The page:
China may be on course for economic slowdown in 2004
Standard & Poor's Ratings Services said today that mainland China's industrial sector is likely to maintain a high rate of earnings growth in the second half of the year, but the momentum could slow in 2004 as commodity prices stabilize and inward investment cools down, according to a report on major corporations in China released today by Standard & Poor's.
Based on publicly available information, the report reviews the financial trends of the country's top 50 companies.
Massive inflows of overseas investment since mainland China joined the World Trade Organization (WTO) at the end of 2001, together with expansive government policies and rising oil and steel prices, have generated significant growth in corporate earnings in recent years.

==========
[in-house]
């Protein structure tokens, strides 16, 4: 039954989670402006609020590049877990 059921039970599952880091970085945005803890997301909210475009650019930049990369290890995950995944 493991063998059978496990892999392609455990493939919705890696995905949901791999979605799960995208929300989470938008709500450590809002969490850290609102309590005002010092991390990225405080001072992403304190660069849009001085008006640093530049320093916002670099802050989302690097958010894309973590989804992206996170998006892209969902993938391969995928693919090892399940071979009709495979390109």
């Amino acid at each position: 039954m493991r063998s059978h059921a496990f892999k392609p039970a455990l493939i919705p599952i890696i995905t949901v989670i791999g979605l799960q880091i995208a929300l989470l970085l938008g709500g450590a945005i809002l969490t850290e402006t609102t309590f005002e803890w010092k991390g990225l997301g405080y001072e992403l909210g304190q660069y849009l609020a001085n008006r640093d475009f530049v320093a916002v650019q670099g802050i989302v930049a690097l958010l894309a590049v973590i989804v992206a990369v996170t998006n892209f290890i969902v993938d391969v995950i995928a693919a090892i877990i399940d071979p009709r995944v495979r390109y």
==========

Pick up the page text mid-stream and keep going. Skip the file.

Such rapid growth, however, is unlikely to prove sustainable. "This should not be a surprise after the exceptionally strong growth in earnings in recent years," says Standard & Poor's director John Bailey. "The proactive fiscal policies should remain in place and industrial restructuring is likely to
continue to stimulate demand, but we expect earning's growth to moderate in 2004 as product prices stabilize." Mr. Bailey also said that foreign direct investment in the country had tapered off somewhat over recent months, while the government is tightening controls on investment growth in over-heated industries such as real estate and the auto sector.